By John McTavish
Back in 1977, I was the minister of Bracebridge United Church. That fall, our congregation mounted a five-night run of the Broadway musical Godspell.
The young people in the church and community were happy to audition for roles but no one wanted the role of Jesus. Girls weren’t playing the part in those days, and the guys shied away from the role on account of all the lines that had to be memorized. Besides, the guys soon realized that Jesus’s disciples had the best comic moments in the show.
Our director, Ted Duff, suggested that I take the lead role. I was a mediocre singer and worse dancer, but a decent enough actor. In any case, I accepted the challenge.
A representative of the Bracebridge Examiner came to our opening night performance and took a picture of me in action, wearing of course Godspell’s traditional Jesus outfit: blue and yellow Superman shirt, red clown-like stripped pants along with my Afro haircut.
I really did look more like an actor than a lowly minister. Still, I had my ministerial duties to perform during the week. In fact, after the opening night performance, my wife informed me that a young woman in a nearby town, whom I had known from our high school days in Toronto, had fallen victim to postpartum depression and died by her own hand. Her husband had just called asking me to take the funeral.
Of course, I agreed, and in fact visited the husband that night.
The funeral was held on Friday, two days later. I remember coming home from the afternoon service feeling sad and completely exhausted. Fortunately, I had a chance to lie down for an hour or so before the evening performance.
“Oh no, you can’t lie down yet,” my wife said. “There are a couple kids over at the church waiting to speak to you. They want to close the show down.”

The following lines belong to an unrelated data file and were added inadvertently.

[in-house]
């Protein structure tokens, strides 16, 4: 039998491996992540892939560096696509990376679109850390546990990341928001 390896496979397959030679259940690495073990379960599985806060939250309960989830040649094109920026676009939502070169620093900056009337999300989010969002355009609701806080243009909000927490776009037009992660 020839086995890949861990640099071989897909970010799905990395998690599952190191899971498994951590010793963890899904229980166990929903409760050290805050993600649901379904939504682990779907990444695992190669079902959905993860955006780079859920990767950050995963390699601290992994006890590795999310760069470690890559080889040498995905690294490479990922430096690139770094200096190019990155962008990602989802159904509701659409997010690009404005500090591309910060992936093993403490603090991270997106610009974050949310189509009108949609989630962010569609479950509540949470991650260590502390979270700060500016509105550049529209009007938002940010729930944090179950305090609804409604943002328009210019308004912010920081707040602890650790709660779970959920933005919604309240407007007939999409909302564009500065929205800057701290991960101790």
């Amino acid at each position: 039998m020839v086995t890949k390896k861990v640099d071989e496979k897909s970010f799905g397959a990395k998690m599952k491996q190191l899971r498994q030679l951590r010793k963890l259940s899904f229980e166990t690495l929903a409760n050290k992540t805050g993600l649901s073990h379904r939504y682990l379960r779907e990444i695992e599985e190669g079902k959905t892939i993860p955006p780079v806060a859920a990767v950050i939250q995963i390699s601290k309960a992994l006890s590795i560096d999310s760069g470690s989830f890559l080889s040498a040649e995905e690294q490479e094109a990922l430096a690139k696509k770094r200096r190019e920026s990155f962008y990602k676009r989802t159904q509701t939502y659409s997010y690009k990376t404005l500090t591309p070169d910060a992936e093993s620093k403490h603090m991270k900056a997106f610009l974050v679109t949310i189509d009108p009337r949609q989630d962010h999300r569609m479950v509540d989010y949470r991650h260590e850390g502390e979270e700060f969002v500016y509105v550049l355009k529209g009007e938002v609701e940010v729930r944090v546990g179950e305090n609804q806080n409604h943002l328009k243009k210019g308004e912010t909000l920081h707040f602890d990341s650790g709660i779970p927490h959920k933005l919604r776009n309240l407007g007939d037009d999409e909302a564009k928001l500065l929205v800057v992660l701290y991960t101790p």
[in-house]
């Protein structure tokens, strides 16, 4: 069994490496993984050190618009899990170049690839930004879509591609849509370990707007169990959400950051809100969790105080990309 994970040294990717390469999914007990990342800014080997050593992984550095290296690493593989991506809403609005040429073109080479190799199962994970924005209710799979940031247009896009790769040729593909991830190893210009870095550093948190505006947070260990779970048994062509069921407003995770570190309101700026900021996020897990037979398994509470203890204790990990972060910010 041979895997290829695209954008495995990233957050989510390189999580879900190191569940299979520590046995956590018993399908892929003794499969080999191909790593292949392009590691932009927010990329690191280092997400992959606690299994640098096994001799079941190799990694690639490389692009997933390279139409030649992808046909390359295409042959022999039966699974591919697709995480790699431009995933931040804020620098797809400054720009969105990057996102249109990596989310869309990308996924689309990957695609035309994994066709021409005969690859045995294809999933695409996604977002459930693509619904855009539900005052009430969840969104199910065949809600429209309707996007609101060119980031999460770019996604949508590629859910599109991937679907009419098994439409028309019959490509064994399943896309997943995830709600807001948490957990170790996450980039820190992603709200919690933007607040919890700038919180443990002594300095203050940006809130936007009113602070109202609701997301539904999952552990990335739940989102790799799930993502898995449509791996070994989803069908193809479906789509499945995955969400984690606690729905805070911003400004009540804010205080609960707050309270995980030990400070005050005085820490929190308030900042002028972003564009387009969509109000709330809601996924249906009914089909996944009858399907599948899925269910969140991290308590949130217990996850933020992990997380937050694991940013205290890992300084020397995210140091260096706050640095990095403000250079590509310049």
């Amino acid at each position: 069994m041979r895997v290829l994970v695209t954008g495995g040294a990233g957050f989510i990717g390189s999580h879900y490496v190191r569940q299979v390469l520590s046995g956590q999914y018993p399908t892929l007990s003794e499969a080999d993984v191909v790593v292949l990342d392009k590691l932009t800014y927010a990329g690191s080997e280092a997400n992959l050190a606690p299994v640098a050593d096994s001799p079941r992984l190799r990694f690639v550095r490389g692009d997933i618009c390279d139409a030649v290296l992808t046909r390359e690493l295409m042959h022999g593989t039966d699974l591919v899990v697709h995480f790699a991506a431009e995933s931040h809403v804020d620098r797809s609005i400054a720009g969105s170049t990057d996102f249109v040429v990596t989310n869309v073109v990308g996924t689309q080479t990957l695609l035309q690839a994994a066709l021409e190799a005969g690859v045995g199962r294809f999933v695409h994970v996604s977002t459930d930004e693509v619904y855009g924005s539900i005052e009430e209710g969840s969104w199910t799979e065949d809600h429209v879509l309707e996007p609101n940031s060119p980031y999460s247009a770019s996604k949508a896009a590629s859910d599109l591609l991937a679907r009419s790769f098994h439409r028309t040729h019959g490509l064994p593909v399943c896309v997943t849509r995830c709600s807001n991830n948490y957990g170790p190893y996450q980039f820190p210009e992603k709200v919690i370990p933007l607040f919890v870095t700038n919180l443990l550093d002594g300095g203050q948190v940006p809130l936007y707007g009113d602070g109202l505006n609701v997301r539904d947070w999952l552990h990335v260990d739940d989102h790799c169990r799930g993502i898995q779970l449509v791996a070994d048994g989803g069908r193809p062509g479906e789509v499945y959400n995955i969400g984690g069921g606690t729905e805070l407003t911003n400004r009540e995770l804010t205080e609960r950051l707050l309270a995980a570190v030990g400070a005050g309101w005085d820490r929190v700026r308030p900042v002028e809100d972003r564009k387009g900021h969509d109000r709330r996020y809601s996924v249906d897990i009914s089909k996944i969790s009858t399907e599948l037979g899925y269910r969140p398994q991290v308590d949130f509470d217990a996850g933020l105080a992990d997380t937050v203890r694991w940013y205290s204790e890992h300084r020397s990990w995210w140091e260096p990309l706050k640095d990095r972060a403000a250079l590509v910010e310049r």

“They want to – what?”
“Close the show down. They think the picture in the paper showing Jesus in a clown outfit proves that Godspell is sacrilegious.”
“Good Lord,” I said. Yet I knew I had to talk to these kids. However ridiculous their criticism, they could easily do a lot of damage. Hide some of our props. Fiddle with the sound equipment. Who knows what kind of angry mischief they might get into.
So I went over to the church and met the two boys, and ended up explaining that by dressing Jesus up in clown-like stripped pants and a Superman shirt, Godspell is not engaging in anything that could be described as sacrilegious. It’s just a way of bringing out Jesus’ charismatic child-like spirit in a stage production.
I actually seemed to be making some progress, at least with one of the kids. But the other boy wasn’t so sure. “All right,” he finally said. “We’ll let you do the show.”
I liked that: We’ll let you do the show.
Then he added: “But only if you put Jesus in a bathrobe.”
“I’m afraid that’s not my decision to make,” I calmly explained. “But I’ll see what the director thinks of it.”
This seemed to mollify them and they soon left the church, allowing me to go home and get a little rest before the performance that night.
However, on the following night, just before our final Saturday performance, the two young soldiers for the Lord returned, marching up and down the sidewalk before show time, carrying placards that read:
“Jesus Christ – Saviour, Lord, King, but not Clown.”
This was okay. In fact, it gave us all a good laugh.
The following week, the Examiner ran a cartoon by Cathy Nicholson that showed picketers brandishing signs during one of our performances of Godspell. The signs read: “No! No! That’s Not the Way It Was.” And “No Way Close!” And “No! No!”
The caption underneath read, “But isn’t good news still good news, no matter how it’s told?”
Our sentiments exactly.
John McTavish was the minister of Bracebridge United Church from 1975 to 1982. He lives today in Huntsville. The old clown outfit is hiding in a trunk in his basement.